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Oil prices move oil majors to offload Gulf of Mexico fields and hunt for bigger finds

Exxon Mobil

The Stena Carron drill ship located off Georgetown, Guyana.

- Shell, Exxon are considering sales off U.S. coastline

- Higher oil prices incentivize ‘go big or go home' strategy

By Kevin Crowley and David Wethe

Petroleumworld 10 15 2018

Big Oil is giving up looking for singles and doubles in the Gulf of Mexico: Now it's home runs or bust.

Exxon Mobil Corp. and Royal Dutch Shell Plc, the world's two biggest oil companies, have put a slew of assets in the Gulf up for sale in recent weeks, while Brazil's state-run Petrobras this week sold the bulk of its production in the region to mid-cap explorer Murphy Oil Corp.

The majors are not leaving the Gulf altogether but they are shifting priorities. They're using oil's climb to a four-year high above $86 a barrel to offload older assets that are past their peaks to focus on bigger, more profitable discoveries, either in the deepest reaches of the Gulf or unexplored seas elsewhere in the world. The message is clear: Go big or go home.

“When oil was in the doldrums, companies were much happier to sit on assets that performed as expected,” said Oma Wilkie, a senior analyst at RS Energy Group. “But with Brent pushing $80, they can hopefully get top dollar for assets that are OK but not the best in the portfolio.”

The sales come at a time when production from the Gulf has reached record levels -- 1.85 million barrels a day -- but has been dwarfed by the growth of onshore shale. The region now makes up just 17 percent of U.S. total production, down from 27 percent a decade ago.

Exxon, Shell and Petrobras may have all put ‘for sale' signs up but their reasons for doing so are different.

Revamping Portfolios

For Exxon, cash is in high demand. The world's biggest oil explorer by market value is ramping up spending on offshore plays such as Guyana and Brazil in a bid to revamp its struggling upstream division, where production has stagnated and returns lag those of peers. Offloading older assets would boost the company's average return on equity, a key metric for investors.

Exxon is “testing market interest” for several Gulf assets but “remains committed” to the region, where it also has refineries and chemical plants, the Irving-Texas based company said in a statement Oct. 3.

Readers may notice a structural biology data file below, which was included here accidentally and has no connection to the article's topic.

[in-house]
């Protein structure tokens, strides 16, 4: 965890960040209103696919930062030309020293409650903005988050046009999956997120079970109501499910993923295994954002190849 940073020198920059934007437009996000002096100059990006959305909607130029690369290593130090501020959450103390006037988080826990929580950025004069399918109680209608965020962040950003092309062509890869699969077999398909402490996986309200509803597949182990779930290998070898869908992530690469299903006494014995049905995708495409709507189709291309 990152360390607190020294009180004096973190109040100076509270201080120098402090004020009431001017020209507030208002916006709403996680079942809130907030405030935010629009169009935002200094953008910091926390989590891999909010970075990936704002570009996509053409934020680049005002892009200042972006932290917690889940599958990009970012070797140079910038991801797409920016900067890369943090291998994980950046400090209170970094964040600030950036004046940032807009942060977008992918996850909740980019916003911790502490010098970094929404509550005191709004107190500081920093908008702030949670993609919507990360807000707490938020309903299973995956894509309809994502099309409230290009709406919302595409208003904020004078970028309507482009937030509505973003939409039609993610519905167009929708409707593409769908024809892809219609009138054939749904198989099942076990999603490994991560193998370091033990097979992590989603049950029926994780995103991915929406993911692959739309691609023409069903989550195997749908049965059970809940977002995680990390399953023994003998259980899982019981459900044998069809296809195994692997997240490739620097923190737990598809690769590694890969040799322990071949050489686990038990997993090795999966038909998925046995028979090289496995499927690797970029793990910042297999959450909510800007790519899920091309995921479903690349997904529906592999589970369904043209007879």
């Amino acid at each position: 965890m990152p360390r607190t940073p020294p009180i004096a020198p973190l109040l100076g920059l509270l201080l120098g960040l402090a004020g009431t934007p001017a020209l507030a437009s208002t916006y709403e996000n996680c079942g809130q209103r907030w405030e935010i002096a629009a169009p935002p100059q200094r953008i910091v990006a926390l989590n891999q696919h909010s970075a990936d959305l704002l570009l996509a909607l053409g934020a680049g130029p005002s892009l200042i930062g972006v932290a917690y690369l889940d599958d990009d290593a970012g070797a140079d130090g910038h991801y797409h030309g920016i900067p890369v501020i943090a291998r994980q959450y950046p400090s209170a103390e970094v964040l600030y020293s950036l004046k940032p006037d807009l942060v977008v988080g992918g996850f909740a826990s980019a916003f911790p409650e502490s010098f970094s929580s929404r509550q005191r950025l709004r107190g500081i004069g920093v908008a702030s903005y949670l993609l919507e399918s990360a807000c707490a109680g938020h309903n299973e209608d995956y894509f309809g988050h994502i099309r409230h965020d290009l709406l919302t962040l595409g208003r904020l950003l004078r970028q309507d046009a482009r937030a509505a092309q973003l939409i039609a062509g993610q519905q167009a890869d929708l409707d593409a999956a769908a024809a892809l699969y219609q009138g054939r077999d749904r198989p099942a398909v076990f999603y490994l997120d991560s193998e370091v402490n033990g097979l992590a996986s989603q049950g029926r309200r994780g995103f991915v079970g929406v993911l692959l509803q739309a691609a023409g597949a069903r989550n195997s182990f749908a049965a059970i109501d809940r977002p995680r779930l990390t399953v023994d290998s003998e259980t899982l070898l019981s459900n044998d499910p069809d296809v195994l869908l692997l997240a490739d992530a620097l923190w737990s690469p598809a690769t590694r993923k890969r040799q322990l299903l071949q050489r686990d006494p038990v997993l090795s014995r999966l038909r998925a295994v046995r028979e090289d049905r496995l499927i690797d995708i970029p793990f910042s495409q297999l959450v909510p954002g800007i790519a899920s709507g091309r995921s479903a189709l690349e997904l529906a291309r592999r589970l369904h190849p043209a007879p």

Shell, which ranks alongside BP Plc as the Gulf's largest producer, has no plans to leave, having sanctioned giant new projects Appomattox in 2015 and Vito earlier this year. But it is in talks to sell $1.3 billion of Gulf assets to Focus Oil, people familiar with the matter said last month. Shell is looking to pay back debt from its purchase of BG Group in 2016 and invest in new projects such as a massive gas-export complex in Canada.

Shell spokeswoman Kim Windon declined to comment on asset sales. “Deep water is a growth priority for Shell,” she said. “Across the deep water sector in energy, we have an unmatched set of resource options from which to make competitive choices.”

Crushing Costs

Petrobras's deal with Murphy was all about cash. The Rio de Janeiro-based explorer planned to sell $21 billion in assets by the end of this year, but with less than three months to go and in the midst of a contentious presidential election cycle, the company is still well short of its goal.

The Murphy deal will generate cash and help the company share out investment costs, Petrobras said in a filing. The company's media-relations department didn't respond to a request for comment.

For buyers, the attraction of the Gulf is obvious. It provides reliable production, a vast pipeline network and ample access to shipping. Alongside Murphy, private equity-backed names such as LLOG Exploration Co., EnVen Energy Corp. and Ridgewood Energy have been cited as potential buyers.

Costs have fallen dramatically since the 2014-to-2016 downturn, making the Gulf more attractive to new entrants. Rig rates have dropped by half while operators have figured out how to drill wells almost twice as fast as in 2014, according to Wood Mackenzie Ltd.

As such, explorers are moving deeper into the Gulf in the hunt for big new discoveries. Some 25 rigs are under contract in the deepest waters compared with 12 in shallower seas, Evercore ISI said in a note last month. But to make big discoveries in the deep, it helps not to be weighed down by older assets elsewhere.

“It's about selling assets that still have some meat on bone,” said Imran Khan, an analyst at Wood Mackenzie. “Then you can focus on your core portfolio.”

— With assistance by Sabrina Valle


Story by Kevin Crowley and David Wethe from Bloomberg News. 10 12 2018


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